Since its debut in 2013 (as PetaJakarta.org), the PetaBencana.id platform has been used by millions of resident users to make time-critical decisions about safety and navigation during emergency flood events; it has also been adopted by the National Emergency Management Agency (BNPB) to monitor flood events, improve response times, and share time-critical emergency information with residents. The platform has enabled greater information sharing and data coordination among residents and government agencies, fostering equitable and collaborative resilience to climate change.
Currently supporting a coverage area with over 50 million residents in Jabodetabek, Surabaya, and Bandung, PetaBencana.id has proven that community-led data collection, sharing, and visualization reduces flood risk and assists in relief efforts. In the 2015 World Disaster Report of the International Federation of the Red Cross, the project was recommended as a model for community engagement in relation to disaster response. In 2016, the Federal Communication Commission of the United States also recommended the project as a best practice regarding disaster information crowdsourcing. PetaBencana.id is now being further developed to address additional hazards and other geographies in Indonesia.
Mahtani N. and E. Turpin. “Neuroecologies of Attention & Intelligence in the Megacity: Learning with PetaBencana.id,” in Perspecta 51: Becoming Media The Yale Architectural Journal, November 2018.
Mahtani, Nashin. “Impressions of Disaster: Neuroscience, Design, and Attention
in Post-Internet Indonesia,” in e-flux Architecture, August, 2017.
Turpin, E., and T. Holderness. “From Social Media to GeoSocial Intelligence: Experiments with Crowdsourcing Civic Co-Management for Flood Response in Jakarta, Indonesia,” in Social Media for Government Services, eds. Surya Nepal, Cécile Paris, Dimitrios Georgakopoulos (Springer, 2016).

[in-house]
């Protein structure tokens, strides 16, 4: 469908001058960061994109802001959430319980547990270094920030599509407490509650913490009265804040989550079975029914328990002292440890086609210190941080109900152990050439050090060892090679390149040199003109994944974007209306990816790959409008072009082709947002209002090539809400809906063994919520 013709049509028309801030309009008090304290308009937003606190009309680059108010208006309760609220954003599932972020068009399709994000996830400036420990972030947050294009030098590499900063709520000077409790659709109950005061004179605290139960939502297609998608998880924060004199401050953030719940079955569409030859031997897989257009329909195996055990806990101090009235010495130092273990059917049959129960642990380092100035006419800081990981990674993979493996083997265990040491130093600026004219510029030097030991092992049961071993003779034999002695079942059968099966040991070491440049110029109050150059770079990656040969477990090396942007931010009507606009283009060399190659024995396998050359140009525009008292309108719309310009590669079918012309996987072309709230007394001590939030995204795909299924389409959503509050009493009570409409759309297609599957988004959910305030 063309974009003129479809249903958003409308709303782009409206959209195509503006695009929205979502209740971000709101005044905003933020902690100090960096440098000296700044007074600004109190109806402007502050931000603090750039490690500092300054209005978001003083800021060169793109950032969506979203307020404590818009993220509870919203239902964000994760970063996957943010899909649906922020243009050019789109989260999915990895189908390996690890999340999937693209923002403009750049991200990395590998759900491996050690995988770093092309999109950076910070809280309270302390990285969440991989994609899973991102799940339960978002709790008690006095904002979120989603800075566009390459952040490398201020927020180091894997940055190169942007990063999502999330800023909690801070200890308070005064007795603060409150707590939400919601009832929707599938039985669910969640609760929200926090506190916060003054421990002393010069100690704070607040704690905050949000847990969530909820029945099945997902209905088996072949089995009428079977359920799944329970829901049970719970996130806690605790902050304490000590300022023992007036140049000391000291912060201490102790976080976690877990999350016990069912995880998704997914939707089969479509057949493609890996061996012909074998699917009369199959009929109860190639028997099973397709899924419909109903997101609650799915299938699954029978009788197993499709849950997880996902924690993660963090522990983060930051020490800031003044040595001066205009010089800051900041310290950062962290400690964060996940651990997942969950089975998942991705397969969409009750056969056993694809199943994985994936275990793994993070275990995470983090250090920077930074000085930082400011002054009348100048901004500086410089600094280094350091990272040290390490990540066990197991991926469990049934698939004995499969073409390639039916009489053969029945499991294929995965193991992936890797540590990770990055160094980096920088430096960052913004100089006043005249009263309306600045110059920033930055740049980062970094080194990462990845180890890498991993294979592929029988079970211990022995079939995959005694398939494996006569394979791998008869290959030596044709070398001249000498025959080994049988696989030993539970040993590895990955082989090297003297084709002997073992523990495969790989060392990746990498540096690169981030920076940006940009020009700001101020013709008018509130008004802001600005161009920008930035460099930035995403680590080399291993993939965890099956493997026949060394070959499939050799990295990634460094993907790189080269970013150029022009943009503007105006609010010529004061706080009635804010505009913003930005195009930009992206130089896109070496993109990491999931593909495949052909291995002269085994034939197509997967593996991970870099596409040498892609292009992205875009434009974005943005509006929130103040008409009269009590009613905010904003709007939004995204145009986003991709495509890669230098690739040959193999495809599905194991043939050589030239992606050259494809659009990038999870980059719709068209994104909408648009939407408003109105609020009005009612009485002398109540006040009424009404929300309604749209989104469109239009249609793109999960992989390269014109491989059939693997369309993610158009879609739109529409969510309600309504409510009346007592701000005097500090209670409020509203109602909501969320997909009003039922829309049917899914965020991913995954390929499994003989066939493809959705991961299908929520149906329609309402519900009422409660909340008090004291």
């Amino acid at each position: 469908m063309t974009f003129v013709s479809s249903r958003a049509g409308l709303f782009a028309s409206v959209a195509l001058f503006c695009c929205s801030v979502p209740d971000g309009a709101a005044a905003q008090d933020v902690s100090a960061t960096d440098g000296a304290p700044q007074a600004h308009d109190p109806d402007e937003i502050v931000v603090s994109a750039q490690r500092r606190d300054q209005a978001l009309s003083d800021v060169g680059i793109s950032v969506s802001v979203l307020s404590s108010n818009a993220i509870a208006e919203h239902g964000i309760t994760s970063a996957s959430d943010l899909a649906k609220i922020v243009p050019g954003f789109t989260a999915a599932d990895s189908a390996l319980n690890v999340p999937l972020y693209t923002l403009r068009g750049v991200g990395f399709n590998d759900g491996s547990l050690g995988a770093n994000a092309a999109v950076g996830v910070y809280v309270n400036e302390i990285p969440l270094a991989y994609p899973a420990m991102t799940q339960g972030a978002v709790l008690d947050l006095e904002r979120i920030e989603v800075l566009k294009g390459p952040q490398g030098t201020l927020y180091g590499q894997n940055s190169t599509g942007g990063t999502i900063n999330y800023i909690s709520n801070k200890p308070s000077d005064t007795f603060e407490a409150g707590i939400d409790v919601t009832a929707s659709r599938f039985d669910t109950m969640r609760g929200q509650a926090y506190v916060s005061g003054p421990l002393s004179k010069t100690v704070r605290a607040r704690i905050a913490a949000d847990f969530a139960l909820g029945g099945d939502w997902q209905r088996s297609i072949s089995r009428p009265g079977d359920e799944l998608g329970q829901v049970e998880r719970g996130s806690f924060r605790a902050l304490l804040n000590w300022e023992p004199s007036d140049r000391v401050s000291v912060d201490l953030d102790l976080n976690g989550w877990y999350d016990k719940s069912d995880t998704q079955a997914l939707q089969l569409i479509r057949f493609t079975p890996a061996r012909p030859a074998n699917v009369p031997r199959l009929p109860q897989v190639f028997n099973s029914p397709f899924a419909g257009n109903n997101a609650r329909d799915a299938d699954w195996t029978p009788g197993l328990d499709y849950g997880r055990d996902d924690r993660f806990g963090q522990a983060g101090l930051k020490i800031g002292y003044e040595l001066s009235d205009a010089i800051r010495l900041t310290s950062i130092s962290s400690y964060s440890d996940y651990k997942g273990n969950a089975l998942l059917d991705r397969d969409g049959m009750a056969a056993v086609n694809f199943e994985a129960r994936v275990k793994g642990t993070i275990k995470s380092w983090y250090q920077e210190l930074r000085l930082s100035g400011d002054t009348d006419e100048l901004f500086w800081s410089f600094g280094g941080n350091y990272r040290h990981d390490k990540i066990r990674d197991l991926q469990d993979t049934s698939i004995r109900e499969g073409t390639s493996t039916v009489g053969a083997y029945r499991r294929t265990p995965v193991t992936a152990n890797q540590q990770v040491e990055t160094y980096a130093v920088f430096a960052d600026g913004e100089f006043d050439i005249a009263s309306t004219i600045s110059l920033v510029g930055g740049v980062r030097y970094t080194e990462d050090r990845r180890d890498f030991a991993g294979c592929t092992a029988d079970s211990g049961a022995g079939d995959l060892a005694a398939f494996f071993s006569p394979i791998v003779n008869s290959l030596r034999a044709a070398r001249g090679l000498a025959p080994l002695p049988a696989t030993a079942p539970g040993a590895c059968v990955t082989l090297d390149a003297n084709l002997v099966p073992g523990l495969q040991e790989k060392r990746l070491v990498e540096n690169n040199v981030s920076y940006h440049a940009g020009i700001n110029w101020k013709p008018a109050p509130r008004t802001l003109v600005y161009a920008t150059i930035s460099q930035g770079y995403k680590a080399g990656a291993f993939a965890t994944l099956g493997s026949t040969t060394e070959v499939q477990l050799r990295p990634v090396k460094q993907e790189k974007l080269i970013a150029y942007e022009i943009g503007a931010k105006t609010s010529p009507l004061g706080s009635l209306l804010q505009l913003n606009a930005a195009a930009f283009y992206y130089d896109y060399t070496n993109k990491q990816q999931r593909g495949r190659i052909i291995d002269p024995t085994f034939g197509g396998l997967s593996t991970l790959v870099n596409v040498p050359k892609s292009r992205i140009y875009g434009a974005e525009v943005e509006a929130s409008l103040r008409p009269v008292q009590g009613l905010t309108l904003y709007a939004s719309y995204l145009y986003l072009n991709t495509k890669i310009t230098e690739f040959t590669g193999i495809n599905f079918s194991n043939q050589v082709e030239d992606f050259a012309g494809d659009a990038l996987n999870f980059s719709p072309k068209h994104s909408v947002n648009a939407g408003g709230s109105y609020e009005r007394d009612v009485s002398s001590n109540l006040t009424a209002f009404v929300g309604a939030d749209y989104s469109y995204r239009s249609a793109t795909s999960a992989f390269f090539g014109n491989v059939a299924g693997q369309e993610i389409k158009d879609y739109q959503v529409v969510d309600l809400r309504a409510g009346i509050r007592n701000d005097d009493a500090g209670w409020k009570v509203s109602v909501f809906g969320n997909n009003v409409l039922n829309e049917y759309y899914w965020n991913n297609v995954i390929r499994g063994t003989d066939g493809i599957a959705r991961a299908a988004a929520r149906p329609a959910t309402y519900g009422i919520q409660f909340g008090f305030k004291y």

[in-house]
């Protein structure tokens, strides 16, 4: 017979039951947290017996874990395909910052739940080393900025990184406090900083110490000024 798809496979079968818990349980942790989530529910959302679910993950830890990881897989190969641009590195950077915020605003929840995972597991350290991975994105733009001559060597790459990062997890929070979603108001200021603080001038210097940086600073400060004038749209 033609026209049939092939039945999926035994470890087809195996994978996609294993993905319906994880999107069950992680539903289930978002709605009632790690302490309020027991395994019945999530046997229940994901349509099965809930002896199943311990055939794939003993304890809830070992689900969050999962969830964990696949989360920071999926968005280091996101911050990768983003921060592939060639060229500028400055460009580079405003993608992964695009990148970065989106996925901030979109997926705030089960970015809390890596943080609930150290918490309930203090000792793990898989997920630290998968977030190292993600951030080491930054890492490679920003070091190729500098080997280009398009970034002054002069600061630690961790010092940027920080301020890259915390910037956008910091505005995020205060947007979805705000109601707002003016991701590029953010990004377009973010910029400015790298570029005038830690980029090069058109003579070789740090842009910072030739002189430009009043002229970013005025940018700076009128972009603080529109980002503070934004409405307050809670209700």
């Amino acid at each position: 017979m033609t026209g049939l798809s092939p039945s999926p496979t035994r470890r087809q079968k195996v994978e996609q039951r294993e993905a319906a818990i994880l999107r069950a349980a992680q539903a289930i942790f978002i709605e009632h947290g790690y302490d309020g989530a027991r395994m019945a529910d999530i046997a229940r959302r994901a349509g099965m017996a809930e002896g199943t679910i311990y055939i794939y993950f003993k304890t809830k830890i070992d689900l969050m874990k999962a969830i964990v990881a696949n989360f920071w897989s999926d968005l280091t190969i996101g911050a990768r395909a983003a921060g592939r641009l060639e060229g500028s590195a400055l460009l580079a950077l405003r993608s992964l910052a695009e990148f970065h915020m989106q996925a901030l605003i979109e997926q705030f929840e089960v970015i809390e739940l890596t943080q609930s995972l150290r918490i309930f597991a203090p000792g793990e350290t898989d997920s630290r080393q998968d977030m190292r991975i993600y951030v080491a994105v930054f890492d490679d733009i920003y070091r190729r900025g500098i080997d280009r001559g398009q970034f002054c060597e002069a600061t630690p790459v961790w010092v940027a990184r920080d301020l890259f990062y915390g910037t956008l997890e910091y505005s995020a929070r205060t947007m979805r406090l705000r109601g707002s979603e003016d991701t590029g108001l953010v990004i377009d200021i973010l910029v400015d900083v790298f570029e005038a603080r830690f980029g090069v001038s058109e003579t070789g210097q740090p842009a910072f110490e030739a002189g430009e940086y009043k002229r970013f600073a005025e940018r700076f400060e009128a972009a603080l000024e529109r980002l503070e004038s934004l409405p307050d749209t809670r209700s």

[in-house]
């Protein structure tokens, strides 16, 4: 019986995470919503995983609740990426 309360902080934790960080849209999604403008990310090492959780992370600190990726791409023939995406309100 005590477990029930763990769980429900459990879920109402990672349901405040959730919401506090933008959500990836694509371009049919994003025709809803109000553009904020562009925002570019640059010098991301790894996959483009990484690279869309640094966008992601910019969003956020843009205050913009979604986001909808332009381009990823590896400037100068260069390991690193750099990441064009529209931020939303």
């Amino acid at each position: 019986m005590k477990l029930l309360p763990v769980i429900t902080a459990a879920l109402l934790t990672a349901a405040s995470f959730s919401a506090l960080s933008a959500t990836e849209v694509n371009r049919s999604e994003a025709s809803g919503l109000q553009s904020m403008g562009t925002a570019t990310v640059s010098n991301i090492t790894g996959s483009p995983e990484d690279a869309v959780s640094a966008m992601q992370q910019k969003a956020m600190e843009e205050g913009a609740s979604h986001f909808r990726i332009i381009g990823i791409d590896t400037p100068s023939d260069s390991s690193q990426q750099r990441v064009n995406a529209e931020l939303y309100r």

Holderness, T., and E. Turpin, “How tweeting about floods became a civic duty in Jakarta,” in The Guardian, Public Leaders Network, 25 January 2016.
Holderness T. and E. Turpin. “Floods in Jakarta? Tweeting Now,” in Strategic Review 5.1(October-December 2015): 26-35.
Holderness T., and E. Turpin. PetaJakarta.org: Assessing the Role of Social Media for Civic
Co-Management During Monsoon Flooding in Jakarta, Indonesia, SMART Infrastructure Facility, University of Wollongong, GeoSocial Intelligence Working Group White Paper 01 (June 2015).
Turpin, E., T. Holderness, and G. Quaggiotto. “Combining ‘Big’ and ‘Small’ Data to Build Urban Resilience in Jakarta,” United Nations Global Pulse Blog, April 2014.
Turpin, E., A. Bobbette, and M. Miller, eds. Jakarta: Architecture + Adaptation (Depok: Universitas Indonesia Press, 2013).
The PetaBencana.id community is made up of a diverse group of volunteers, local community leaders, and professionals dedicated to building capacities for community-based disaster co-management. There are a number of ways to get involved!
Support open data & open software for climate adaptation:
Help us keep the map running as a free platform, so that everyone in Indonesia can have access to time critical information!
To donate via wire transfer, please email email@example.com.
Become a Sustaining Partner:
Partner with Yayasan Peta Bencana to increase employee engagement and Corporate Social Responsibility Programs! We also work with organisations to provide customized alerts to ensure the safety of your belongings and staff.
Become a Risk Ambassador:
Are you passionate about spreading disaster awareness and increasing preparedness in your communities? Sign up to become a risk ambassador – no experience needed, we will provide you the support you need!
Technology and Training:
Yayasan Peta Bencana provides training to organizations, embassies, schools, and volunteer communities. Through digital literacy workshops we provide the necessary skills to safely and easily access and share time-critical information – leveraging capacities for everyone to participate in critical decision-making and boost community resilience. We can customize training to meet the needs of your organization.
Sign up for a training by sending us an email at firstname.lastname@example.org!
Bring the crowd-sourced disaster mapping platform to your location:
The platform is now being further developed to address additional hazards and other geographies in South East Asia. If you would like to see a crowd-sourced disaster mapping platform implemented in your area, please contact us at email@example.com.
Contact us for current volunteer activities, or if you would like to get involved in other ways! We would love to hear from you!